On Thu, 11 Jul 2013 15:54:29 -0700 (PDT), firstname.lastname@example.org wrote:
>On Thursday, July 11, 2013 2:11:21 PM UTC-7, Leon Aigret wrote: >> The cost function SUM(y_i - y(x_i)) for the line y = a x + b becomes >> SUM(y_i - a x_i - b) = N (y_mean - a x_mean - b), so minimizing this >> function corresponds with maximizing a x_mean +b. Calculating x_mean >> is O(N), but has to be done just once. > >Carrying this one step further, minimizing the cost function is just maximizing a. The problem with this is that the cost is subject to y_i-y(x_i)>=0
At this point in the analysis the cost function can and will be used to evaluate every line y = a x + b which lies below all data points (i.e. y_i-y(x_i)>=0 for all i) or, equivalently, lies below all points of the convex hull, so just maximizing a is not an option.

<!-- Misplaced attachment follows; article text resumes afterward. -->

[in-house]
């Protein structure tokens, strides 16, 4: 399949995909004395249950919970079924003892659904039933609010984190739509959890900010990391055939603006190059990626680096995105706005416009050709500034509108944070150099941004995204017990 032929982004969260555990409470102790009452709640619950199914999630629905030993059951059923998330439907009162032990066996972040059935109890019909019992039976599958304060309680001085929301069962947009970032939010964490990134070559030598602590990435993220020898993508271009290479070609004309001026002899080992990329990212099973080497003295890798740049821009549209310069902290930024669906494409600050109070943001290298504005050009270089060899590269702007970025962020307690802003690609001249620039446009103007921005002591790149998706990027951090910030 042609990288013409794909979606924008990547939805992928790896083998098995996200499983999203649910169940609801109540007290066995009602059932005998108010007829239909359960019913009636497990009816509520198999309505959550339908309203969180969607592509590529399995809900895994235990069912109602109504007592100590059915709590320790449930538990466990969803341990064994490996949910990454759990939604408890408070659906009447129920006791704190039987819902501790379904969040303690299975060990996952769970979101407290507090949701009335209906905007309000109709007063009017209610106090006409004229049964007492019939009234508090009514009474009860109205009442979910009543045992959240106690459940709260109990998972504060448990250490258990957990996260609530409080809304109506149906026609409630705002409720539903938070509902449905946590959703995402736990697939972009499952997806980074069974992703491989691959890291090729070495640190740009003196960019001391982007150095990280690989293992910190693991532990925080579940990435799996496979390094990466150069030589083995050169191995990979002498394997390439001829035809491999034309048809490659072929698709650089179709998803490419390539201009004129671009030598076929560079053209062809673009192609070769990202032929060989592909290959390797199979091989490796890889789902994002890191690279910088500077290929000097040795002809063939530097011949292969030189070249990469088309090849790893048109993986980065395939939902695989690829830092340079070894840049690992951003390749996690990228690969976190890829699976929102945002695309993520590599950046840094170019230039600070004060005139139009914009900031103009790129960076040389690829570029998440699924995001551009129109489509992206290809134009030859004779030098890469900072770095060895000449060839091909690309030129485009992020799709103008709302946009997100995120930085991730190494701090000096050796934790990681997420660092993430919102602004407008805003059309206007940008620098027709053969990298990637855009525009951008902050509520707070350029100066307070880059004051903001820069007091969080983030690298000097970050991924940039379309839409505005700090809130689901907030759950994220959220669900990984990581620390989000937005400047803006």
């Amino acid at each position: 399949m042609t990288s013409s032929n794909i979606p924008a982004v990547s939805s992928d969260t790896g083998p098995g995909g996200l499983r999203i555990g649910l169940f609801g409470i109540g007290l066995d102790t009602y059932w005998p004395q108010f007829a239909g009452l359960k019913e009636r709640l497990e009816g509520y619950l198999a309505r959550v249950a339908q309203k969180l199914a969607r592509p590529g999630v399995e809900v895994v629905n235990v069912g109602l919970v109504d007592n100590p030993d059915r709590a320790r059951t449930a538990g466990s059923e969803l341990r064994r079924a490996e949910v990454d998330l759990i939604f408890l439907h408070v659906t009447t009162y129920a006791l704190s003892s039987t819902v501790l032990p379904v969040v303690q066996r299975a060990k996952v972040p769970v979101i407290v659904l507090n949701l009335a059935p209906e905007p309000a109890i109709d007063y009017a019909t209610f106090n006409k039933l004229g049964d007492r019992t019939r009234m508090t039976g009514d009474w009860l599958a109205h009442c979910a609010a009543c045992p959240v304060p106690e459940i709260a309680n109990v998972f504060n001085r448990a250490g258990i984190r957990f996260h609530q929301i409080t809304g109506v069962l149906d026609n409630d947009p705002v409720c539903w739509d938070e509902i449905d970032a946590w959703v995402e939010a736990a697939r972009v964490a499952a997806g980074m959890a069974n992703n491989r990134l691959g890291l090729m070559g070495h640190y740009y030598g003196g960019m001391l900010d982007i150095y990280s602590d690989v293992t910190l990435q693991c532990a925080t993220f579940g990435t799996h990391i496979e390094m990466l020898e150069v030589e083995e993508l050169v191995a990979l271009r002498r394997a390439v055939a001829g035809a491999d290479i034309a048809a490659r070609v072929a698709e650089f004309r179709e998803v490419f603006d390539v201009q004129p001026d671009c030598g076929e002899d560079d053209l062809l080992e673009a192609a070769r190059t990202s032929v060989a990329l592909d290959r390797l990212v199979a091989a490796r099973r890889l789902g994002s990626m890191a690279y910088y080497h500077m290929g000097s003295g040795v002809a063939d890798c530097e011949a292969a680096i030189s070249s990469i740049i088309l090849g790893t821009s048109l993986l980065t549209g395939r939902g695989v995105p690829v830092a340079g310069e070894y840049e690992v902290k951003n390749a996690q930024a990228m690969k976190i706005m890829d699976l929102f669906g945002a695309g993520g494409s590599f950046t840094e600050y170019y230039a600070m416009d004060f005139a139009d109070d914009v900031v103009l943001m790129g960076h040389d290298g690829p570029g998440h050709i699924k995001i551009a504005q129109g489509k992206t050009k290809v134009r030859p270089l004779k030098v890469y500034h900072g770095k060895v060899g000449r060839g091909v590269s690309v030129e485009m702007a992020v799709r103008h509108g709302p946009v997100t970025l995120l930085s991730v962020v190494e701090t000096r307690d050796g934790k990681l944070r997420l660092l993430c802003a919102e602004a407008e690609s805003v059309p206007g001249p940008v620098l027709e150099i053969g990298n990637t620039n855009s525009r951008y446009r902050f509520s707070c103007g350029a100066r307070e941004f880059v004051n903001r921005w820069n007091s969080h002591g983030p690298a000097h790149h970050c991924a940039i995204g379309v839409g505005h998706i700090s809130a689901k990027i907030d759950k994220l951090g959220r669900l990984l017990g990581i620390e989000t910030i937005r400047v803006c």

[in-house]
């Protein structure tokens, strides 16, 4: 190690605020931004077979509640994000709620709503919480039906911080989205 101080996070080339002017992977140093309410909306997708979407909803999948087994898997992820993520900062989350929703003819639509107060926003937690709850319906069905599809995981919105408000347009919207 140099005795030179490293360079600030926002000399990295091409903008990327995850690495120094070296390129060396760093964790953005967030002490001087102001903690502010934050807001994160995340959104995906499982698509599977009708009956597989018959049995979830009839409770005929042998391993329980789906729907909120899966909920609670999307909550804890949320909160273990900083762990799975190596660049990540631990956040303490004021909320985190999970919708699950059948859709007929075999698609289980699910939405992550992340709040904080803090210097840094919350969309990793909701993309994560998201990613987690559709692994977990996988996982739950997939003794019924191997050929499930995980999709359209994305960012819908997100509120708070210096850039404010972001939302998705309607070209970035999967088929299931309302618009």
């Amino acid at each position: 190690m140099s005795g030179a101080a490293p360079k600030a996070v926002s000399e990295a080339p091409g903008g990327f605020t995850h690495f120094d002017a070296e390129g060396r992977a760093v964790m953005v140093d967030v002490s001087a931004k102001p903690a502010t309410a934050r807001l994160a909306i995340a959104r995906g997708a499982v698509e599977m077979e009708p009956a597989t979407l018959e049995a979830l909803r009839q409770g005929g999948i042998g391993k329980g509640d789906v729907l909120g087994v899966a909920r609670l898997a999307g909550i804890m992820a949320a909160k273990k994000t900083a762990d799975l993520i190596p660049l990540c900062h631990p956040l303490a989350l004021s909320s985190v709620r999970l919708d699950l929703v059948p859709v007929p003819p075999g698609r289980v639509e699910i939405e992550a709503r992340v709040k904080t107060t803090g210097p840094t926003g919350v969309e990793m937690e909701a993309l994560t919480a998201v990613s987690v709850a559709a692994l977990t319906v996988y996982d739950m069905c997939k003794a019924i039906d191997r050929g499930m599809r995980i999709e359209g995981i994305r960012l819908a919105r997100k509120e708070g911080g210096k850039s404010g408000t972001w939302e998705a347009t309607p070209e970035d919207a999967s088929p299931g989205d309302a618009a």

>> Actually, since a x_mean + b has the geometrical interpretation of >> y-coordinate of the intersection of y = a x + b and x = x_mean, >> repeated evaluation of that expression can be replaced by the >> geometrical argument that the best line is the line with the highest >> intersection point, which must (and can) be the point where the line >> x = x_mean reaches the convex hull. > >Can you explain what you mean by "the line with the highest intersection point"?
More precisely: the line that, among all lines y = a x + b that lie below the convex hull, has the highest intersection point (x_mean, a x_mean + b) with the line x = x_mean.